SEATTLE - Hundreds of people are expected at a public meeting Thursday night in Seattle, called to consider the future of the nation's land and water resources and how to protect them. As part of "America's Great Outdoors Initiative," representatives of the U.S. Interior and Agriculture departments and the Environmental Protection Agency will attend the meeting - and so will fishing guide Dave McCoy of Emerald Water Anglers, West Seattle. He fishes many Washington rivers and says he has seen their conditions worsen, from muddier water and fewer fish to lack of public access.
McCoy is hoping the feds will make improving these waters a priority.
"The feds bring a mix that's necessary to the issue, because they can at times counterbalance, to a degree, what might be happening locally with the powerful voices and wallets of state and regional - even county - governments."
Amy Kober, communications director for the national conservation group American Rivers, also believes better protection for waterways should be part of the initiative.
"One of the things that we're hoping the administration does with this initiative is designate more water trails and Wild and Scenic Rivers. That is a great way to protect clean water for our drinking supply - and also, of course, for recreation, for fish and wildlife."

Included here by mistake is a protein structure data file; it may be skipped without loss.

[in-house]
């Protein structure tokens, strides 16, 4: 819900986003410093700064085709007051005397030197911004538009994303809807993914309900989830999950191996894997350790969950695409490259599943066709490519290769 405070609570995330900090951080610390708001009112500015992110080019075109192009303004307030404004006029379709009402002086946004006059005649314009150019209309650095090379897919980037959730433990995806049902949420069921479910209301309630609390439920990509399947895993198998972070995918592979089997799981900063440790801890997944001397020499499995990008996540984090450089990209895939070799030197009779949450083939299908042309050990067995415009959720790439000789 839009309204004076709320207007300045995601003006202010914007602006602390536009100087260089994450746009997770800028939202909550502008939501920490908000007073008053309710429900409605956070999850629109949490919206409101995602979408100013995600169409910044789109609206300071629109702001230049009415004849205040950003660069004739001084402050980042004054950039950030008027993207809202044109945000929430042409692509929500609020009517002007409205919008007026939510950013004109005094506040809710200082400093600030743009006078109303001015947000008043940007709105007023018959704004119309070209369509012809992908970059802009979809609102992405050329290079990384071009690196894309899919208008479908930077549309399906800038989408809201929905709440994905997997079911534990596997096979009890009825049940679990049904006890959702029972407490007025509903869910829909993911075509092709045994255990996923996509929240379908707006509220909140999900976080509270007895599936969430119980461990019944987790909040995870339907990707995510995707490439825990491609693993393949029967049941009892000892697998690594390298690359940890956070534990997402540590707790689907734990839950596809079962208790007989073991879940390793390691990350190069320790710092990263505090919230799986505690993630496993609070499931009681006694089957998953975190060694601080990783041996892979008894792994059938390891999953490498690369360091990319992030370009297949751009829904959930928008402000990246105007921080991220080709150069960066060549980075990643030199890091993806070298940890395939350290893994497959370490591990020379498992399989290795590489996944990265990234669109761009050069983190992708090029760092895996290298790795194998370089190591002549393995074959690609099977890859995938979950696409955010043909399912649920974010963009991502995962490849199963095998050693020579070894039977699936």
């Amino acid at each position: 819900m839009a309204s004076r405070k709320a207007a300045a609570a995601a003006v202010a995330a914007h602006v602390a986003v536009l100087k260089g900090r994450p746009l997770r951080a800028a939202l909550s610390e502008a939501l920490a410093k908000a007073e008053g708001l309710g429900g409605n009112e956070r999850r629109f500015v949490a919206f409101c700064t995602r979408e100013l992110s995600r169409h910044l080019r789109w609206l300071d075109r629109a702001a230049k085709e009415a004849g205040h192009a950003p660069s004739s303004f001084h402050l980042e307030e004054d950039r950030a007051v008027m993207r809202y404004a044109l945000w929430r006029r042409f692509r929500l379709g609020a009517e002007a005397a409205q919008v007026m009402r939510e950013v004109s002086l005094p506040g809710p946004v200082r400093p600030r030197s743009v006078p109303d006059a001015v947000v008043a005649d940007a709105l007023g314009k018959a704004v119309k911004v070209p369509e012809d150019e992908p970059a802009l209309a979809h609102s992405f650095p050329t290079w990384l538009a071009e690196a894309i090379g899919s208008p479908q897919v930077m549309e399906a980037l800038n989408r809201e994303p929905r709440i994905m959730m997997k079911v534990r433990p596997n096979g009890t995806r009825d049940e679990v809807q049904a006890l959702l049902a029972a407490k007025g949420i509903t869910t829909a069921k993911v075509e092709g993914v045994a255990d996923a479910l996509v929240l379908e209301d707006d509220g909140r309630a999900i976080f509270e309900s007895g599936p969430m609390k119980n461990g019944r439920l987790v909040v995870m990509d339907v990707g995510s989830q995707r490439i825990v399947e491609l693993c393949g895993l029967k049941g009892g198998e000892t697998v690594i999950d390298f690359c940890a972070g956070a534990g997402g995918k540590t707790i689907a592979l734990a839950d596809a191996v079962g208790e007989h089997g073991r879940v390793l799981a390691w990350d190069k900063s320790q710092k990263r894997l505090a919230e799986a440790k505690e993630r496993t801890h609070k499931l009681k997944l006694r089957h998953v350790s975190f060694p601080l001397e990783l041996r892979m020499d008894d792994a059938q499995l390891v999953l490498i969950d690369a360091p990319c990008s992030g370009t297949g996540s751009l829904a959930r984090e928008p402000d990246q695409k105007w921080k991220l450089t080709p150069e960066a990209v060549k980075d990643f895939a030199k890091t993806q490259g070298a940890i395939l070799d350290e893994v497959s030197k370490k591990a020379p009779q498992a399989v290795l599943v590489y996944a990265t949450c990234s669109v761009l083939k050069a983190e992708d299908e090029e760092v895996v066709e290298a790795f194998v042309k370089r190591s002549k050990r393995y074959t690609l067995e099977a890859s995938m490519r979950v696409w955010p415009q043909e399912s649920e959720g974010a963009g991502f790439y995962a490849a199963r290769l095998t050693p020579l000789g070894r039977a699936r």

At the first listening sessions in Montana, people said more land management decisions should be made at the local level; that the agencies should have stable funding sources to commit to conservation projects; and that prices in places like Yellowstone National Park are too steep for many families.
McCoy says he likes the idea of the initiative, and not just for his business.
"My four-year-old daughter can hopefully have and see, when she's in her 30s, all the same stuff that we have now - and in my hopes, have it be even in better shape than it is now."
The registration deadline for the Seattle meeting has passed, but there is also a website on which people can make comments and share favorite outdoor experiences: www.doi.gov.
The session will be held on Thursday, July 1, from 6:30 p.m. to 9 p.m., at Franklin High School, 3013 S. Mount Baker Blvd., Seattle.